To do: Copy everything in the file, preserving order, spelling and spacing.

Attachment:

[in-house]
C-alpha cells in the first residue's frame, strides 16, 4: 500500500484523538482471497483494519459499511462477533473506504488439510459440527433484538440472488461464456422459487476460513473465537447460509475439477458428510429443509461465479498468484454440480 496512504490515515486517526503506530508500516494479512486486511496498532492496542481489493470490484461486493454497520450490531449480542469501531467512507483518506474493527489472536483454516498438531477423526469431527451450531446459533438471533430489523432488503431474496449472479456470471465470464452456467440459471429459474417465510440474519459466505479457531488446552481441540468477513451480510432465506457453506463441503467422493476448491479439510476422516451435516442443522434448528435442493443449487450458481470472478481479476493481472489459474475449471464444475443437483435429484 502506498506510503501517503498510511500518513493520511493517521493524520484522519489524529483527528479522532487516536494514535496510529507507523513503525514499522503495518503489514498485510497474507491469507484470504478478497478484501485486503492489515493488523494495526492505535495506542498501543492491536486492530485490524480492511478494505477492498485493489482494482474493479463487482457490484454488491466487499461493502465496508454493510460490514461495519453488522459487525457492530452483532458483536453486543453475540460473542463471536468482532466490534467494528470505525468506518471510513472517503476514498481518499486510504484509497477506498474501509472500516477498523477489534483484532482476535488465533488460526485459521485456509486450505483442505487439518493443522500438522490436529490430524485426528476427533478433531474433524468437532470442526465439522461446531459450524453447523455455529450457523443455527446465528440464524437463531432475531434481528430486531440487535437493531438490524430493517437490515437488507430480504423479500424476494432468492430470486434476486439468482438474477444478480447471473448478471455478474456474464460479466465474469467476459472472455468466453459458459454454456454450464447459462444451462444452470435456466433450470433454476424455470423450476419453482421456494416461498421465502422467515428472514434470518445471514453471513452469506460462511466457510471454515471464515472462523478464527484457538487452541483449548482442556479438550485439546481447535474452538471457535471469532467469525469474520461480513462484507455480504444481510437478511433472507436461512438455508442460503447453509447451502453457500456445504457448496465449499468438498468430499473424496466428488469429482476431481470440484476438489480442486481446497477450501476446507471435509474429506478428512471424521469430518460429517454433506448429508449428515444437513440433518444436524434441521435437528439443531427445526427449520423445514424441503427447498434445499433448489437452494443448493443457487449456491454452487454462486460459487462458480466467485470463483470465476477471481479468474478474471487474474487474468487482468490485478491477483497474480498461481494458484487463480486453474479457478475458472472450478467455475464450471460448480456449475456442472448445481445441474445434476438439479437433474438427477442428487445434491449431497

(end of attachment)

[in-house]
C-alpha cells in the first residue's frame, strides 16, 4: 500500500484523538482471497483494519459499511462477533473506504488439510459440527433484538440472488461464456422459487476460513473465537447460509475439477458428510429443509461465479498468484454440480 496512504490515515486517526503506530508500516494479512486486511496498532492496542481489493470490484461486493454497520450490531449480542469501531467512507483518506474493527489472536483454516498438531477423526469431527451450531446459533438471533430489523432488503431474496449472479456470471465470464452456467440459471429459474417465510440474519459466505479457531488446552481441540468477513451480510432465506457453506463441503467422493476448491479439510476422516451435516442443522434448528435442493443449487450458481470472478481479476493481472489459474475449471464444475443437483435429484 502506498506510503501517503498510511500518513493520511493517521493524520484522519489524529483527528479522532487516536494514535496510529507507523513503525514499522503495518503489514498485510497474507491469507484470504478478497478484501485486503492489515493488523494495526492505535495506542498501543492491536486492530485490524480492511478494505477492498485493489482494482474493479463487482457490484454488491466487499461493502465496508454493510460490514461495519453488522459487525457492530452483532458483536453486543453475540460473542463471536468482532466490534467494528470505525468506518471510513472517503476514498481518499486510504484509497477506498474501509472500516477498523477489534483484532482476535488465533488460526485459521485456509486450505483442505487439518493443522500438522490436529490430524485426528476427533478433531474433524468437532470442526465439522461446531459450524453447523455455529450457523443455527446465528440464524437463531432475531434481528430486531440487535437493531438490524430493517437490515437488507430480504423479500424476494432468492430470486434476486439468482438474477444478480447471473448478471455478474456474464460479466465474469467476459472472455468466453459458459454454456454450464447459462444451462444452470435456466433450470433454476424455470423450476419453482421456494416461498421465502422467515428472514434470518445471514453471513452469506460462511466457510471454515471464515472462523478464527484457538487452541483449548482442556479438550485439546481447535474452538471457535471469532467469525469474520461480513462484507455480504444481510437478511433472507436461512438455508442460503447453509447451502453457500456445504457448496465449499468438498468430499473424496466428488469429482476431481470440484476438489480442486481446497477450501476446507471435509474429506478428512471424521469430518460429517454433506448429508449428515444437513440433518444436524434441521435437528439443531427445526427449520423445514424441503427447498434445499433448489437452494443448493443457487449456491454452487454462486460459487462458480466467485470463483470465476477471481479468474478474471487474474487474468487482468490485478491477483497474480498461481494458484487463480486453474479457478475458472472450478467455475464450471460448480456449475456442472448445481445441474445434476438439479437433474438427477442428487445434491449431497